Crimson Lion is an area success with exotic hookah and live performances
Michael Wintermute, Staff Writer
October 4, 2011
Filed under Arts & Entertainment
While college students all around the Wilkes-Barre area have been watching businesses and shops close down, the Crimson Lion remains a steady place for them to relax.
Though many local business owners have been forced to adapt their business plans or make cutbacks to accommodate the demanding economy of the W-B area, the Crimson Lion has been a story of improvement.
Owner Mike Pasquini, who started the business in 2010, believes that even when a business is successful, there is room for improvement.
Whether it is better-tasting coffee or exotic new hookah tobacco (known as shisha), constant progress is large part of Pasquini’s business plan.
Starting Monday, Oct. 2, the Crimson Lion will begin opening at 10 a.m. and offering baked Danishes and cookies from a local company, Sweet Little Things. The lounge will also be serving toasted bagels with cream cheese.
“We hope to offer higher quality coffee and snacks for people that have breaks and class early in the morning as well as getting some more business from the local offices,” said Pasquini.
Recently, employees of the Crimson Lion invented new shisha flavors named “Ginger Spice,” which is a mixture pumpkin pie, vanilla and snicker doodle shishas.
They also created a mixture of “Pirate’s Cave” and “Apple Jax” called “Hayes Cave.” According to Pasquini, both are very popular.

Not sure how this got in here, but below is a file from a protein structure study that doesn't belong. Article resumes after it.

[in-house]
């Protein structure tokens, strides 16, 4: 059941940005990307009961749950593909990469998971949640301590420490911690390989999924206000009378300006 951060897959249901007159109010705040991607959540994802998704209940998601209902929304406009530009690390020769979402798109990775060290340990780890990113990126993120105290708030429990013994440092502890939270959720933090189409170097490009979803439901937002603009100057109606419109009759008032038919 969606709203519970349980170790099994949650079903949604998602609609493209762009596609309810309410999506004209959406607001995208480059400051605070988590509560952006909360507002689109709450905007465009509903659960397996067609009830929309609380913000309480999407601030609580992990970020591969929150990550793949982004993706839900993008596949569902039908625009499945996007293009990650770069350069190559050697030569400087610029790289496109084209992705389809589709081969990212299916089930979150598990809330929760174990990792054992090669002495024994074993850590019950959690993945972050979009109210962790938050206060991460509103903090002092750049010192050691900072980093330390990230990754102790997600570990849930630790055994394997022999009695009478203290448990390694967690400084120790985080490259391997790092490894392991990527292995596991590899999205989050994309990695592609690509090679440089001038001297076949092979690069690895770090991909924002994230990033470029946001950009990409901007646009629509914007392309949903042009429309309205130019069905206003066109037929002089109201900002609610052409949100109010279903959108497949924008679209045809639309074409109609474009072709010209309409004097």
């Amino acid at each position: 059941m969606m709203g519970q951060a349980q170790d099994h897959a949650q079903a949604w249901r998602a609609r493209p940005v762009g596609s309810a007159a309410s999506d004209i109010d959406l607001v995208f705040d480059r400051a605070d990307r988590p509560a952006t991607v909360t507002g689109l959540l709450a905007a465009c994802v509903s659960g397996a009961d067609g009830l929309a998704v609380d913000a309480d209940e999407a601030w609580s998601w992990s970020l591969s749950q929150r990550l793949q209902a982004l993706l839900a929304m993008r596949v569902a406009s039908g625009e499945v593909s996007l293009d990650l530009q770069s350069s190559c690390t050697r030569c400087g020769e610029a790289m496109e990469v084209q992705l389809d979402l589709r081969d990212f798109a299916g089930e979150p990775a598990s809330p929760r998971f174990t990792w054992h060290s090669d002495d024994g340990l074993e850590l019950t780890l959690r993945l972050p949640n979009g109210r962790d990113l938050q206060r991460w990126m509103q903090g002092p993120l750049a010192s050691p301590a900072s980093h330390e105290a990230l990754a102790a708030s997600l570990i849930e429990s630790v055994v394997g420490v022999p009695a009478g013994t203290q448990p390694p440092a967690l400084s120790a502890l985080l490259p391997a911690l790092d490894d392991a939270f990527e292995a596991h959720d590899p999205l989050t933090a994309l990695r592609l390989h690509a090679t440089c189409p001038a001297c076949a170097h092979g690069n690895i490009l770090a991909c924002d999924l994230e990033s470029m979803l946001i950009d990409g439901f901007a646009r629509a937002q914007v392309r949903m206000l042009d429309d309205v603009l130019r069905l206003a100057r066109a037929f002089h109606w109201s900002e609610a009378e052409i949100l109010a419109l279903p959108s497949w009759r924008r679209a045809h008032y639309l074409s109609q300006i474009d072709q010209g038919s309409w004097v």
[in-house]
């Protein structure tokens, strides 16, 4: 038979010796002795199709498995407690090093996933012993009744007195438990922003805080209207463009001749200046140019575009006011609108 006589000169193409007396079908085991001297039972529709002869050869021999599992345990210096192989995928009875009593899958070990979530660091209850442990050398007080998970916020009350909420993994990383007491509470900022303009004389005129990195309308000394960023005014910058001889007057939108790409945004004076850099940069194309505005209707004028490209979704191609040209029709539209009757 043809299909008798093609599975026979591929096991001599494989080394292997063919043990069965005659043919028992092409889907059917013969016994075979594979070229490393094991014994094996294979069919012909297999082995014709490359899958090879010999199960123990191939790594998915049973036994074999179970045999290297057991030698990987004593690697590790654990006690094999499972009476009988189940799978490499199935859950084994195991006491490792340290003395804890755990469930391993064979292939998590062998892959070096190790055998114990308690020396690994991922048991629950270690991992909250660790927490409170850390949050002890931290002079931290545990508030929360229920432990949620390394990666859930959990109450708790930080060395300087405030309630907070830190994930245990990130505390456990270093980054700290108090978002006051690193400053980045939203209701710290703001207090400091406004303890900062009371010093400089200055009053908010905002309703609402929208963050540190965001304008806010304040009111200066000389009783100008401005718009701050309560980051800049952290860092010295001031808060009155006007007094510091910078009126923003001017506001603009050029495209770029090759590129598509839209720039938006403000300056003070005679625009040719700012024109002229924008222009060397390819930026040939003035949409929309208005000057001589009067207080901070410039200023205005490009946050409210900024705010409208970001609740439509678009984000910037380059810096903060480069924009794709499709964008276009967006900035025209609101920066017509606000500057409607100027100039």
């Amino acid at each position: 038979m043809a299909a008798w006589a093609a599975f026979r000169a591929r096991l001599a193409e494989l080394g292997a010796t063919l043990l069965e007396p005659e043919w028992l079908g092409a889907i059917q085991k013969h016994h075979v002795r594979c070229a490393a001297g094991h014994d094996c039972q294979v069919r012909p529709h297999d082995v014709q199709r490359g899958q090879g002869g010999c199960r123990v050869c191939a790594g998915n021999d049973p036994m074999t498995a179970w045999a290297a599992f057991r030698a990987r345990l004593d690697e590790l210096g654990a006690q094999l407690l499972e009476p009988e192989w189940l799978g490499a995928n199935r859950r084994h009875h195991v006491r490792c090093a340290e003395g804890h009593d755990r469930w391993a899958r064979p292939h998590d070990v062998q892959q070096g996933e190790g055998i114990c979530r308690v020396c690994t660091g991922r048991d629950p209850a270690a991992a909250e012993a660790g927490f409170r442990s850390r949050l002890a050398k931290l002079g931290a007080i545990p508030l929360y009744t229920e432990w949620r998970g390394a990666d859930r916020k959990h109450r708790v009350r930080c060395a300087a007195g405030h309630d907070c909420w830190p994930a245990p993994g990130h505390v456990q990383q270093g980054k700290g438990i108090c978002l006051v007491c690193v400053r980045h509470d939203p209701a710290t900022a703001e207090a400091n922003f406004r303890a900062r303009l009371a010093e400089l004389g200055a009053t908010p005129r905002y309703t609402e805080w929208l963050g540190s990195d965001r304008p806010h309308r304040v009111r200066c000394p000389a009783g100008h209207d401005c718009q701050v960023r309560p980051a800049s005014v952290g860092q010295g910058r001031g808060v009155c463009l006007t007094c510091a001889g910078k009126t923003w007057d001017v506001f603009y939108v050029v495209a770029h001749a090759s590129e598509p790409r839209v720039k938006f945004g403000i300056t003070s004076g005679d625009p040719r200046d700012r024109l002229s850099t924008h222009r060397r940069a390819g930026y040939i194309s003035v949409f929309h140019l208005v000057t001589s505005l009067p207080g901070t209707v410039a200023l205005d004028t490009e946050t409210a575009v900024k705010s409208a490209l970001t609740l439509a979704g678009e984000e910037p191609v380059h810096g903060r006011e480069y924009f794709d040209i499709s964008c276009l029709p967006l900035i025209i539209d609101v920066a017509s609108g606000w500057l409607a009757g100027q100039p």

Apart from these innovative techniques geared toward the business’ large college demographic, Pasquini also utilizes more basic business strategies, including social networking.
“Initially I was excited to use (Facebook) for the business but then they would not let me advertise anymore because my we’re tobacco related,” Pasquini said. “I got a lot of fans with my first round of advertising that went through and have built upon that. It’s a bit frustrating not be able to buy ads anymore.”
Pasquini also believes the Crimson Lion has had success with live entertainment, which is limited to Thursday night “Open Mic” events and live performances by full bands once or twice a month. According to Pasquini, having live entertainment has created returning customers.
The Crimson Lion is an example of a local business refusing to slow down with the economy. Apart from the aforementioned techniques and modernization, Pasquini hopes to upgrade the Lion even more.
“I’m definitely satisfied but there’s always more improvements and innovations,” Pasquini said.
“The next project will be something to make the place more relaxed when there’s a big crowd of people in there. Something like decorated sheets spanning the ceiling and lighting better suited to the mood of the (Crimson Lion).”